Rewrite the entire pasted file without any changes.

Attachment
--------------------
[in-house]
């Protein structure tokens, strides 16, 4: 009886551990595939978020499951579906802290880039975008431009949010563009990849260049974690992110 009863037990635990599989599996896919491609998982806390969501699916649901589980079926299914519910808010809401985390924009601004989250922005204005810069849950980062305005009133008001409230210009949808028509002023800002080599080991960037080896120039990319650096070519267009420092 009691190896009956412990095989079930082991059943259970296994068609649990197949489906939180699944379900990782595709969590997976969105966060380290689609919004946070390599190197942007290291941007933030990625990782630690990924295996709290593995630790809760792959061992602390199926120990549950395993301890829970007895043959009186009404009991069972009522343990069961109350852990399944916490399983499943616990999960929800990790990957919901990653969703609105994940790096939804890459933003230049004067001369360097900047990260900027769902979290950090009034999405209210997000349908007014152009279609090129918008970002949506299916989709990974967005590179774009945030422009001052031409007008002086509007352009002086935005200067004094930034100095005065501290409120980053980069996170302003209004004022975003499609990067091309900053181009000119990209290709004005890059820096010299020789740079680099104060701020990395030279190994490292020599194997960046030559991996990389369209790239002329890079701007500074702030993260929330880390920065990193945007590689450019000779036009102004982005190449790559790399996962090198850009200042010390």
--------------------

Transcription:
[in-house]
């Protein structure tokens, strides 16, 4: 009886551990595939978020499951579906802290880039975008431009949010563009990849260049974690992110 009863037990635990599989599996896919491609998982806390969501699916649901589980079926299914519910808010809401985390924009601004989250922005204005810069849950980062305005009133008001409230210009949808028509002023800002080599080991960037080896120039990319650096070519267009420092 009691190896009956412990095989079930082991059943259970296994068609649990197949489906939180699944379900990782595709969590997976969105966060380290689609919004946070390599190197942007290291941007933030990625990782630690990924295996709290593995630790809760792959061992602390199926120990549950395993301890829970007895043959009186009404009991069972009522343990069961109350852990399944916490399983499943616990999960929800990790990957919901990653969703609105994940790096939804890459933003230049004067001369360097900047990260900027769902979290950090009034999405209210997000349908007014152009279609090129918008970002949506299916989709990974967005590179774009945030422009001052031409007008002086509007352009002086935005200067004094930034100095005065501290409120980053980069996170302003209004004022975003499609990067091309900053181009000119990209290709004005890059820096010299020789740079680099104060701020990395030279190994490292020599194997960046030559991996990389369209790239002329890079701007500074702030993260929330880390920065990193945007590689450019000779036009102004982005190449790559790399996962090198850009200042010390």